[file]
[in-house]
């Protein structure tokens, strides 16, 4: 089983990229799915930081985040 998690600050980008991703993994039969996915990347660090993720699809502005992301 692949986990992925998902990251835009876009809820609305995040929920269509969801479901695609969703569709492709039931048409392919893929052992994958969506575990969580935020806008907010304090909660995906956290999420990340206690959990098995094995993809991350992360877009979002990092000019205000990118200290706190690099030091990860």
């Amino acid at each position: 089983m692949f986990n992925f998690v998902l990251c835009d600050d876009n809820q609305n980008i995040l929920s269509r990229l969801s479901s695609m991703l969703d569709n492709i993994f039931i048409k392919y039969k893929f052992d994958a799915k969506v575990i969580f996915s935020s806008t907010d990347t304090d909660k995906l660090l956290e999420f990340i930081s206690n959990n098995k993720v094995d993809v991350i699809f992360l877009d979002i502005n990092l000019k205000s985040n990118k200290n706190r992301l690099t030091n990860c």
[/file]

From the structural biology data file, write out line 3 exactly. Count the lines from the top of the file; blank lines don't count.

């Amino acid at each position: 089983m692949f986990n992925f998690v998902l990251c835009d600050d876009n809820q609305n980008i995040l929920s269509r990229l969801s479901s695609m991703l969703d569709n492709i993994f039931i048409k392919y039969k893929f052992d994958a799915k969506v575990i969580f996915s935020s806008t907010d990347t304090d909660k995906l660090l956290e999420f990340i930081s206690n959990n098995k993720v094995d993809v991350i699809f992360l877009d979002i502005n990092l000019k205000s985040n990118k200290n706190r992301l690099t030091n990860c």